More Tips for Productive Meetings

Meetings are opportunities to collaborate, encourage one another, and brainstorm. It allows employees to provide feedback, which can increase engagement. Discussing issues together offers benefits that individuals working alone at their desks can’t bring to the table. Therefore, it behooves leaders to cultivate productive meeting techniques and best practices into their agenda.


Set Ground Rules.


It may seem like a no-brainer, but ground rules are imperative to avoid the irritations that make meetings unproductive. It doesn’t matter whether it’s a Zoom call or an in-person gathering. Things that get under people’s skin the most include the following:

  • Unmuted background noise on virtual calls
  • Late starts
  • Technical issues
  • Unprepared staff
  • Off-topic discussions

A facilitator can solve many of these issues and stick to the agenda and schedule. While some things are unforeseen, most of these annoyances show a lack of respect for co-workers. A good leader will set the example that everyone in the meeting matters.


Hold Meetings at Times Your Staff Prefers.


Meetings break up the workday. Some may like the change of pace. Others want these discussions first thing in the morning to get them out of the way. We suggest asking your team what it prefers. It’s probably safe to say that meetings at the end of the day or during lunch probably won’t get the undivided attention of your staff. Work with your people to set a mutually agreed-upon time.


Cultivate a Psychologically Safe Workplace.


One of the main purposes of a meeting is to solicit feedback. Everyone has an opinion, whether or not they voice it. The best way to get them to speak up is to foster a psychologically safe workplace. Every individual should feel free to speak without reprisal or ridicule. You can open up enormous potential by simply giving your employees a platform in which they can speak.


Keep Meetings on Point.


Some employees are more extroverted and willing to speak than others. While their contributions are helpful, it’s essential to stick to the agenda and avoid letting one or a few people dominate the meeting. After all, the point is a discussion, not a monologue.


Keep It to 30 Minutes or Less.


We suggest keeping meetings to 30 minutes or less for several reasons. Sitting quietly while others talk gets boring after a while. It’s no wonder that some people sleep during them, even if they won’t admit it. It’s also unhealthy to sit for long stretches. We naturally start to settle in and slow down if there isn’t a lot happening. Half-hour meetings keep the focus on completing the agenda with fewer interruptions.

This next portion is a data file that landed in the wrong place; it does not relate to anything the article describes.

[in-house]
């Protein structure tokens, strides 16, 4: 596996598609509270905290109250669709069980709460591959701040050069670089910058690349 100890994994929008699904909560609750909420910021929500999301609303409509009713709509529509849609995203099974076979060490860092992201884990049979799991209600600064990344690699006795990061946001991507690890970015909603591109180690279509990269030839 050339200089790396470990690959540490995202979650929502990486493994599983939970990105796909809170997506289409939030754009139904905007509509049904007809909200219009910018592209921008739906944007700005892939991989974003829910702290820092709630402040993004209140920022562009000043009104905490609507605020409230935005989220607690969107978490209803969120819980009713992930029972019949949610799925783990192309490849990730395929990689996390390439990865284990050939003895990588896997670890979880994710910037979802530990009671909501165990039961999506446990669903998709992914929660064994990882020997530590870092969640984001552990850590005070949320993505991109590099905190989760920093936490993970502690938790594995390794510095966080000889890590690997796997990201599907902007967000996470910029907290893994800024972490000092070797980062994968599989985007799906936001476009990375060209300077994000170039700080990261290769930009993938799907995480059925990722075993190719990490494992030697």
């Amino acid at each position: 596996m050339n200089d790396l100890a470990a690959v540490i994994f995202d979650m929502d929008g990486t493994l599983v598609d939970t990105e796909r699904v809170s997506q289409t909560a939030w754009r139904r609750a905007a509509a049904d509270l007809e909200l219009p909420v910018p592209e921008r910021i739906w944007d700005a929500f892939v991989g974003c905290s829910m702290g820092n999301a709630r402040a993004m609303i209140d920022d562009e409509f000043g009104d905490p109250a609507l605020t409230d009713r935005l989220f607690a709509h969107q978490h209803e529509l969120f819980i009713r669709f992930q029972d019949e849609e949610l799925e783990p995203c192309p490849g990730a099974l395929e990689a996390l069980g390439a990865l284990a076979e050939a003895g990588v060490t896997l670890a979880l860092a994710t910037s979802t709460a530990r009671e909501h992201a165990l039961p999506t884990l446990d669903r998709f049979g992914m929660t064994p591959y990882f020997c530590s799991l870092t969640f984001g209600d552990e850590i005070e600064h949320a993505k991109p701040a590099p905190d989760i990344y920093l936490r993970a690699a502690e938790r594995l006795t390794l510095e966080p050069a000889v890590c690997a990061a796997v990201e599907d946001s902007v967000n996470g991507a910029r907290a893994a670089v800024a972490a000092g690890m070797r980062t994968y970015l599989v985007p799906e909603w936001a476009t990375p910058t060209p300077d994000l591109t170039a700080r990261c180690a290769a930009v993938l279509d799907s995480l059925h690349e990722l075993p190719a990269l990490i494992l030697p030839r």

Take Notes.


We strongly urge you to appoint someone to take notes. Document what was discussed and what decisions were made. You should also note who is responsible for any next steps. Make sure everyone in attendance gets a copy. We also suggest archiving them, particularly for long-term projects. It’ll save time if you’re not backtracking on something you’ve already discussed.


Follow Through on Further Actions.


A meeting does little good if there isn’t follow-up where necessary. The facilitator or manager should check in with anyone given a task. It is most effective if it’s distributed to the group while the meeting is still fresh in their minds. Doing so provides the discussion with meaning and backbone. It tells team members their time was well-spent. If you wonder, what are some good meeting techniques? 

This is one of them.


How to Surround Yourself With a Supportive Environment

We’ve discussed how the workplace is evolving. Many organizations pivoted to a remote system during the pandemic with 71 percent following this model. Many companies are embracing a hybrid workplace in its aftermath. Leadership has also adapted. Perhaps American writer Marissa Meyer said it best. “Find the smartest people you can and surround yourself with them.”

Leaders and managers need a supportive environment. That means recruiting and retaining top talent. Success depends upon confident leaders who are willing to learn and delegate. The vertical leadership style with only one person at the helm is a dated concept in today’s world. It’s not a failure to admit you don’t know something. That’s what makes team management necessary.

Instead of top-down management, a more effective approach is often shared leadership for knowledge work. Everyone brings different experiences and backgrounds to the team. The most valuable skills of a team manager are to identify and encourage each employee’s strengths, including their own. Delegating tasks shows trust and builds stronger relationships within the group.

The pandemic taught us how valuable a supportive work environment is for employee well-being. Creating a culture of collaboration is an excellent way to create personal accountability. It’s also vital to recognize everyone’s achievements and celebrate them. We can’t think of a better way for motivating a team. Show your people respect, and they will deliver.

The foundation exists with clear communication. It’s one of the best team management tips. It builds on everything we’ve discussed so far, from meeting ground rules to fair workloads. It nurtures and grows the team’s social mind of shared knowledge, decisions, and solutions. It is the group’s most valuable asset.


Final Thoughts

Team management isn’t static or dogmatic. It exists and responds to the actions of the team. It embraces open discussion, shared ideas, and even conflict if it identifies problems and offers solutions. The process involves people management skills and sound decision-making. The best team managers lead by example. They set the tone for a psychologically safe workplace where everyone is free to contribute.

One of the essential skills all leaders possess is the willingness to learn. The changing world demands it. Kutsko Consulting can help you on your journey to becoming a successful leader with our coaching and training services. Our free preview course will give you show you the possibilities. Contact us today to learn more.